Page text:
I’ve recently taken on a client who is on a two year sentence – just barely enough to be in the federal rather than the provincial system. He indicates that when he was sentenced the judge who sentenced him was trying to help him by sending him to federal custody, because he stands the best chance of getting parole that way. And it’s just…not true. At least not in this client’s case. Which prompted me to think about all the well-intentioned people who try to help with parole and end up causing problems along the way.
The provincial and federal parole systems are different. Neither is necessarily “better” overall than the other. And it’s definitely not true that it’s universally easier to get parole in one system more than the other. Depending on a client’s circumstances, it may be more of an advantage to be provincial rather than federal, or the opposite. There’s so many variables I could never state a general rule. And so the problem with the judge’s good intentions, in this case, isn’t that he was wrong. It’s that he imagined there’s a safe, general answer at all.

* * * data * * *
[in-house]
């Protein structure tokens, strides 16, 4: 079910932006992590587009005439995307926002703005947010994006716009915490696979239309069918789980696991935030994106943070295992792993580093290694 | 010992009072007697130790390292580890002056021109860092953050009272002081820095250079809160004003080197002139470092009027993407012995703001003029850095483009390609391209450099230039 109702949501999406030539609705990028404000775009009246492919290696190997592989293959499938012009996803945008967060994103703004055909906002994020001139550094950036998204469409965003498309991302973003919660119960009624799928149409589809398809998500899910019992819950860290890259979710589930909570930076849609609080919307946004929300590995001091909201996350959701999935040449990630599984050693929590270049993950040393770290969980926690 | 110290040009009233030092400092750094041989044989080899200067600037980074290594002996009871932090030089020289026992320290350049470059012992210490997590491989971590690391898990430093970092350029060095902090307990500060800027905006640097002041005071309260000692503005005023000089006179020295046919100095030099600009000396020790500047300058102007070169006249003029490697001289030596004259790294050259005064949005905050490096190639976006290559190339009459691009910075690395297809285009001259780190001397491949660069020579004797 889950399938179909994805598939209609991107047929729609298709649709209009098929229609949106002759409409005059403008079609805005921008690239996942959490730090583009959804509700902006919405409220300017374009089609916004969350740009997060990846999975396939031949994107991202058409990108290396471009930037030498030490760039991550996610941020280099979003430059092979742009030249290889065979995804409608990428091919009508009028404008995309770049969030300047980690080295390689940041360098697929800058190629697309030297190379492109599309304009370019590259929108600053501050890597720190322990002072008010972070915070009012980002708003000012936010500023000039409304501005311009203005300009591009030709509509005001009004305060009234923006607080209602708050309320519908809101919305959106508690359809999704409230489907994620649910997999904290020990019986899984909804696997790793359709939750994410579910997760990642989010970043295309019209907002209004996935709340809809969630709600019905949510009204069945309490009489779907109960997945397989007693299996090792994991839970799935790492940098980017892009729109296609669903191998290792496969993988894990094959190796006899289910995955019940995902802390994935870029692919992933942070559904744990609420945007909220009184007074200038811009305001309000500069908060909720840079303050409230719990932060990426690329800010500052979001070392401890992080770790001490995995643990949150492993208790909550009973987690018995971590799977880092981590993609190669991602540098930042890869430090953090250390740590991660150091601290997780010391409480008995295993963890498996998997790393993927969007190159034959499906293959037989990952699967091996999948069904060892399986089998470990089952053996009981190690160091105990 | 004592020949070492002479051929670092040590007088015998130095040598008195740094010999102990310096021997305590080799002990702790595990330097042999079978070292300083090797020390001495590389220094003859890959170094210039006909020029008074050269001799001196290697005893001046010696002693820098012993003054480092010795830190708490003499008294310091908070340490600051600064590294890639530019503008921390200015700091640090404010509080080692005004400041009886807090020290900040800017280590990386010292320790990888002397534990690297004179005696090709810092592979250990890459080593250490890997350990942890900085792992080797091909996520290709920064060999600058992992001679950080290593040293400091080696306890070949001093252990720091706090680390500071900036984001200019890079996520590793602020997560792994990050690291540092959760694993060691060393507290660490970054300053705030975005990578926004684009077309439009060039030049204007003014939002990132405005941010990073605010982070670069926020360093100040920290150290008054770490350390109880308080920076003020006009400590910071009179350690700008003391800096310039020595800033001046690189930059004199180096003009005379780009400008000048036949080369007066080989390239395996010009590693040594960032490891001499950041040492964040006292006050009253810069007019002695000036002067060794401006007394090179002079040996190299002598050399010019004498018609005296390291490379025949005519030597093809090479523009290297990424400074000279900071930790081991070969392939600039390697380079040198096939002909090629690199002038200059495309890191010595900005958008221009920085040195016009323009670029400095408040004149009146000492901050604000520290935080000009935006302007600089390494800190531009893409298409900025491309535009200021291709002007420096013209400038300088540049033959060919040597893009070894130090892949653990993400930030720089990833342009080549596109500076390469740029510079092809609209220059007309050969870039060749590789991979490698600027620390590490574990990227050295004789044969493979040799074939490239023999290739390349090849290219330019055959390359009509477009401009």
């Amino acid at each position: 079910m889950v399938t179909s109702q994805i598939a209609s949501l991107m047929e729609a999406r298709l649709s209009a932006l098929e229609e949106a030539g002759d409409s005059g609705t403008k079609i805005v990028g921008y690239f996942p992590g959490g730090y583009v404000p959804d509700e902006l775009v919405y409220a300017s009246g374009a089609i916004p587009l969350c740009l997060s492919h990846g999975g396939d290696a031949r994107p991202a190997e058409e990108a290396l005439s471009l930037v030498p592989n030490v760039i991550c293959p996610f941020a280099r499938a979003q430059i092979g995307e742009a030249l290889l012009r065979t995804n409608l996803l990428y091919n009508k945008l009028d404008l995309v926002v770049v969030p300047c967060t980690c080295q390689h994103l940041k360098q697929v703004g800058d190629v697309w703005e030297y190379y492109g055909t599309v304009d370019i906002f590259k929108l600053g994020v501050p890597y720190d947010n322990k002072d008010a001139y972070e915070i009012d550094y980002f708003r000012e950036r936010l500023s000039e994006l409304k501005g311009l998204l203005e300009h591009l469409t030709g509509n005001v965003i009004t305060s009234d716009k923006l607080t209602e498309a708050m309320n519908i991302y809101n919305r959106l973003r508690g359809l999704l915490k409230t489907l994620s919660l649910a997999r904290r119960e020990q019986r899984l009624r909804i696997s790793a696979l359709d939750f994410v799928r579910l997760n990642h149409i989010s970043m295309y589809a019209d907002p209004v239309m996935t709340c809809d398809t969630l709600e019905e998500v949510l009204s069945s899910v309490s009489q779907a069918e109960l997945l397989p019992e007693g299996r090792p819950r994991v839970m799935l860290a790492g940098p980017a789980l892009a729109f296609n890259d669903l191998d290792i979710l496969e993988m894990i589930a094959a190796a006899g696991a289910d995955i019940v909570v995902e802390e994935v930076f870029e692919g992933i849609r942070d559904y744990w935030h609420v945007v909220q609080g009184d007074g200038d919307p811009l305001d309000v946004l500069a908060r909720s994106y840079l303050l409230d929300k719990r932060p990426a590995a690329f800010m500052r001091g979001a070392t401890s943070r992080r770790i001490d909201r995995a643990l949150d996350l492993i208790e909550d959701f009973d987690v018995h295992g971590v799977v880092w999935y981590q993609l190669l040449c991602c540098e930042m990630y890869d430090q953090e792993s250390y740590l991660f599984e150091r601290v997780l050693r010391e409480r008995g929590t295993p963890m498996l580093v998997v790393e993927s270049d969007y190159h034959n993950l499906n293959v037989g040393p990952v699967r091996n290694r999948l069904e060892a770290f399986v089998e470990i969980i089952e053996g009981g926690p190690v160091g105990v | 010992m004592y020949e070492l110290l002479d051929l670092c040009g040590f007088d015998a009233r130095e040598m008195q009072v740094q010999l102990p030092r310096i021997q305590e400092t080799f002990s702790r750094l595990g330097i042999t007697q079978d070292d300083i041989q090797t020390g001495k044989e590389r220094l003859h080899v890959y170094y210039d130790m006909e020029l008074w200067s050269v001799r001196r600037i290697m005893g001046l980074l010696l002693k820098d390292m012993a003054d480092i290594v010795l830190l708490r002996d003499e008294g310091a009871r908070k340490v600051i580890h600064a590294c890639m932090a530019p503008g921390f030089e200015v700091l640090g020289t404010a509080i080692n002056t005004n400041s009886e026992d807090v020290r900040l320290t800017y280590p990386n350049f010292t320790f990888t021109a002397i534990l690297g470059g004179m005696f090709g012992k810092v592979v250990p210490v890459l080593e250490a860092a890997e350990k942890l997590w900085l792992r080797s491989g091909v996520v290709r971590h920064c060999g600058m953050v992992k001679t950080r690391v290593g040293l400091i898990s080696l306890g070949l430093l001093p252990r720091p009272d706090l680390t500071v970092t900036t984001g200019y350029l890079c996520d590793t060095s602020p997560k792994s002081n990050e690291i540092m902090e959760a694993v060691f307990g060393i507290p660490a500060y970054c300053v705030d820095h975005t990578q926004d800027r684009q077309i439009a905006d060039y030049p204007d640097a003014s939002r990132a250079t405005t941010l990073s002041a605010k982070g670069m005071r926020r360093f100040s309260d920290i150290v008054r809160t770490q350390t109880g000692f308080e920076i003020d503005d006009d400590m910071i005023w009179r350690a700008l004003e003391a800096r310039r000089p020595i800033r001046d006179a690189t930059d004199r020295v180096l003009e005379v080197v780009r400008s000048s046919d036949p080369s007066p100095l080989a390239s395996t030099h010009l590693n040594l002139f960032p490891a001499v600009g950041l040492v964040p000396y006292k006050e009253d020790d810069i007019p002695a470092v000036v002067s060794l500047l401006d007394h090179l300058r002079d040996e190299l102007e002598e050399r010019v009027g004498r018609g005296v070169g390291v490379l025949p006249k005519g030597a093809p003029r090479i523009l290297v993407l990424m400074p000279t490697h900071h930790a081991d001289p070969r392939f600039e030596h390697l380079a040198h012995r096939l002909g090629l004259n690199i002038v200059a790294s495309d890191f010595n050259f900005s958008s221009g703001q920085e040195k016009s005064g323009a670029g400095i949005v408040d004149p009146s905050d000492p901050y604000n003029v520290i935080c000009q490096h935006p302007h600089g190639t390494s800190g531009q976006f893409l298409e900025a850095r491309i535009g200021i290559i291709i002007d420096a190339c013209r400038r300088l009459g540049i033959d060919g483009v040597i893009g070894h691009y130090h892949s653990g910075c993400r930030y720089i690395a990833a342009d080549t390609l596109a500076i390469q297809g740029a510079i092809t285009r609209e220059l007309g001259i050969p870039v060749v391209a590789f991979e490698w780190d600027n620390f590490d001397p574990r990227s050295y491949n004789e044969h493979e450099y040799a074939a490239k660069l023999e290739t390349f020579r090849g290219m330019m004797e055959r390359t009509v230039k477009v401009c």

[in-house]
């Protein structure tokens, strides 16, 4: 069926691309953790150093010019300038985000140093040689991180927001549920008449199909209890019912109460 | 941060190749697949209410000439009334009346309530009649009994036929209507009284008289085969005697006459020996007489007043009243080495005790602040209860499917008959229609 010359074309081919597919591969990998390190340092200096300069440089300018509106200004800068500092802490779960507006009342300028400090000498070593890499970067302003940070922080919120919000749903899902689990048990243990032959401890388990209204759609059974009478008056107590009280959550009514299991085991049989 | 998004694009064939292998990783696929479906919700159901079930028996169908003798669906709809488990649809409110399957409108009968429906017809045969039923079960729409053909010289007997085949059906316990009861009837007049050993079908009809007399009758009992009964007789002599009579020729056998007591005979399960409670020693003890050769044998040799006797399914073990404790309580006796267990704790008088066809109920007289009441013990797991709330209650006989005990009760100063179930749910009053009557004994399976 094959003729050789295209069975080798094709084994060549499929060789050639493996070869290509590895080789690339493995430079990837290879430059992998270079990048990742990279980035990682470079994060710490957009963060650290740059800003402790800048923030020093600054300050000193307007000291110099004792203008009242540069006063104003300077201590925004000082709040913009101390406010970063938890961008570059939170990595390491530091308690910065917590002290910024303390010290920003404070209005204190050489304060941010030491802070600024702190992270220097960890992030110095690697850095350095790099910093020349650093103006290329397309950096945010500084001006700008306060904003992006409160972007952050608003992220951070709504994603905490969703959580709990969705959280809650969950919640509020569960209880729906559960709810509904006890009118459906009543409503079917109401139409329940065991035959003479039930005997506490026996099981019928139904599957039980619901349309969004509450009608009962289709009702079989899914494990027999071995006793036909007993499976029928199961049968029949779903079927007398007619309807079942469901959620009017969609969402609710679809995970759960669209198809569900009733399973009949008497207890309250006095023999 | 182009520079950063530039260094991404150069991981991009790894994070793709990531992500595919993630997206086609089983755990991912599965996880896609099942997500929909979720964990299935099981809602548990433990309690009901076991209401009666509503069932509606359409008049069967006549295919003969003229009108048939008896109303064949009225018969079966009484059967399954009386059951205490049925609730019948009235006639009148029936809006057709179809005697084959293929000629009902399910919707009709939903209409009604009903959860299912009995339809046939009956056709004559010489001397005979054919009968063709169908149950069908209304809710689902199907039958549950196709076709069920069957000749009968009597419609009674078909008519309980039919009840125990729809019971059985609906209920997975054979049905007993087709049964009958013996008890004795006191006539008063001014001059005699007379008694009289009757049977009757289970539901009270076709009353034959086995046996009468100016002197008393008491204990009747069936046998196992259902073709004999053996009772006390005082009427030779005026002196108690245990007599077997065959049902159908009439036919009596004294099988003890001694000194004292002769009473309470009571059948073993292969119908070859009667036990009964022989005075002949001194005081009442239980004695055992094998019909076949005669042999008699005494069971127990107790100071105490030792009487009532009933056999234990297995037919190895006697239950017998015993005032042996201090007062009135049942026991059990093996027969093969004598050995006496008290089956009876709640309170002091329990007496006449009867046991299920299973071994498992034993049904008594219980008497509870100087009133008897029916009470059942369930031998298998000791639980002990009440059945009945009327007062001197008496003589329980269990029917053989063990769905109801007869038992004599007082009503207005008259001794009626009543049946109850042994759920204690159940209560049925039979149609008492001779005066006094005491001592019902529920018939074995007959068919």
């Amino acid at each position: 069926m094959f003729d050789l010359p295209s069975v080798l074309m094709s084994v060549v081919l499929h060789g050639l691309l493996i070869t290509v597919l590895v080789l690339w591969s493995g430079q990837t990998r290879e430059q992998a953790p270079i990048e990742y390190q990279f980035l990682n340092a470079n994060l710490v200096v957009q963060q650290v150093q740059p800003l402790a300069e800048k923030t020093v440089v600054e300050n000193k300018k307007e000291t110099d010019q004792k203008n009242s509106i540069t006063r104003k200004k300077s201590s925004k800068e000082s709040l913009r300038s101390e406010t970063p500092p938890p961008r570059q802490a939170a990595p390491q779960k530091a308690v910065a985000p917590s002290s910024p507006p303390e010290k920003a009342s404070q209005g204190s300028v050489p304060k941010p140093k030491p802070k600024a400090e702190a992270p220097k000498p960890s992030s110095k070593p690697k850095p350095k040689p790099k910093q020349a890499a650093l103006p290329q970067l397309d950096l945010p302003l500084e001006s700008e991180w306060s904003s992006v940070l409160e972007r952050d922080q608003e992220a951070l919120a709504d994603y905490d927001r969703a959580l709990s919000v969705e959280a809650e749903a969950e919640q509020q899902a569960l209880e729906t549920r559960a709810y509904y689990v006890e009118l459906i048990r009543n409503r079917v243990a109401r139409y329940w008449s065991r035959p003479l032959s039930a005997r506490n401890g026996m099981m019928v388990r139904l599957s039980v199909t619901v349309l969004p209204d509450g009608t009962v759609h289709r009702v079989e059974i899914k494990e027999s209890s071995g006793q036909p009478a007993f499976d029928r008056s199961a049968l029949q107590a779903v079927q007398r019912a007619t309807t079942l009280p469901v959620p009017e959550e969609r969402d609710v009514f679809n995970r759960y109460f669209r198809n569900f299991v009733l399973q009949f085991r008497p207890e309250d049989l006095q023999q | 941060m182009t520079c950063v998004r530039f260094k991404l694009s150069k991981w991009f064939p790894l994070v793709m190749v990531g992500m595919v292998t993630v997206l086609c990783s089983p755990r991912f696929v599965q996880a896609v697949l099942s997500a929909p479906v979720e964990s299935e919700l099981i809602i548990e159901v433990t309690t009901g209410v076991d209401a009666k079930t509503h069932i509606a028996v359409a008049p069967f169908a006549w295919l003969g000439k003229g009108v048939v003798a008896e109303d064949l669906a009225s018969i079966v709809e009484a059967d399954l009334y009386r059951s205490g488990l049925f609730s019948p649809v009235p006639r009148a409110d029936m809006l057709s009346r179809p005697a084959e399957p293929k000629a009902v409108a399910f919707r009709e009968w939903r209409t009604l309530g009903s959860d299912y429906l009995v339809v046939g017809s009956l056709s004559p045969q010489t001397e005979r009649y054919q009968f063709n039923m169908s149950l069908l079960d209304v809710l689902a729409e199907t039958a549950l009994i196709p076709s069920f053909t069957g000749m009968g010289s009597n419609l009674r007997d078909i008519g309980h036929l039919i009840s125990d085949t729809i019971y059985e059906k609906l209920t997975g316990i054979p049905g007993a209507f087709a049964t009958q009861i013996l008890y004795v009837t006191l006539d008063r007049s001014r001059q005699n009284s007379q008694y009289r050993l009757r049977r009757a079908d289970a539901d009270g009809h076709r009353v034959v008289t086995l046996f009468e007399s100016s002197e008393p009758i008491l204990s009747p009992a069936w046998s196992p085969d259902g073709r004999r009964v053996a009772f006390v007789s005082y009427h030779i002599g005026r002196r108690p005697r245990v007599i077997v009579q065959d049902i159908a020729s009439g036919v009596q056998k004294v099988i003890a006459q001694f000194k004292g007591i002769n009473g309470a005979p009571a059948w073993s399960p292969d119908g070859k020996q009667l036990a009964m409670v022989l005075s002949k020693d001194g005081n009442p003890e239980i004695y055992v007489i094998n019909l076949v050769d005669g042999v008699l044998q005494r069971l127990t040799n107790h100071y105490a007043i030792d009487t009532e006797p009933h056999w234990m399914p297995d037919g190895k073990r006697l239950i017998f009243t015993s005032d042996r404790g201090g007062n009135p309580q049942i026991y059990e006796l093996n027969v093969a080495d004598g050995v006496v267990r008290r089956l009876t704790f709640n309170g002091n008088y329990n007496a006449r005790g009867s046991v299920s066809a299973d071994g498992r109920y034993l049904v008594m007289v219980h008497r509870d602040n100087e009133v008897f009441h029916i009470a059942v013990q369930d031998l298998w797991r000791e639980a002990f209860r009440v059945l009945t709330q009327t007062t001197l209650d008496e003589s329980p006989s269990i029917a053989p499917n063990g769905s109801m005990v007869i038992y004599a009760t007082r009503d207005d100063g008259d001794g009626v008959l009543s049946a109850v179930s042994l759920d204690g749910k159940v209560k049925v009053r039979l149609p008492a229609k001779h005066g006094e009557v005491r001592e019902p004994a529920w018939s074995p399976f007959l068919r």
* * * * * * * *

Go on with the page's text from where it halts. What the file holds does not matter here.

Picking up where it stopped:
Realistically, most clients aren’t in a position to choose between provincial and federal custody. A client sentenced to two years or more is going federal, while one sentenced to less is going provincial. But sometimes when someone is right on the edge a judge will give them a choice and their lawyer’s submissions one way or the other are going to make the difference. Also, the outcome can be pushed somewhat one way or the other depending on pre-sentence custody – time served before actual sentencing – since it’s on the sentence after this is factored in that determines the final destination.
Frankly, this is a complex topic that even most defence lawyers can’t navigate very well. It’s why I gladly consult with clients and their lawyers prior to sentencing to be sure we avoid any unforced errors.
The more I learn about parole and the more I specialize in this badly understood area of law, the more I appreciate how people are attracted to simple rules that may not always be true. I do the same thing myself, holding onto simple rules in areas of law I don’t practice and repeating those rules any time the subject comes up. So the takeaway from this short article is that neither provincial nor federal parole is necessarily better. Whether one or the other is better in your situation depends on knowing more about your specific situation. So get help and consult with someone prior to sentencing. It isn’t something you want to take a chance on. And I provide free consultations for exactly this reason – I’d rather the client get in a good position while it’s still possible, rather than try to recover from a bad position later on.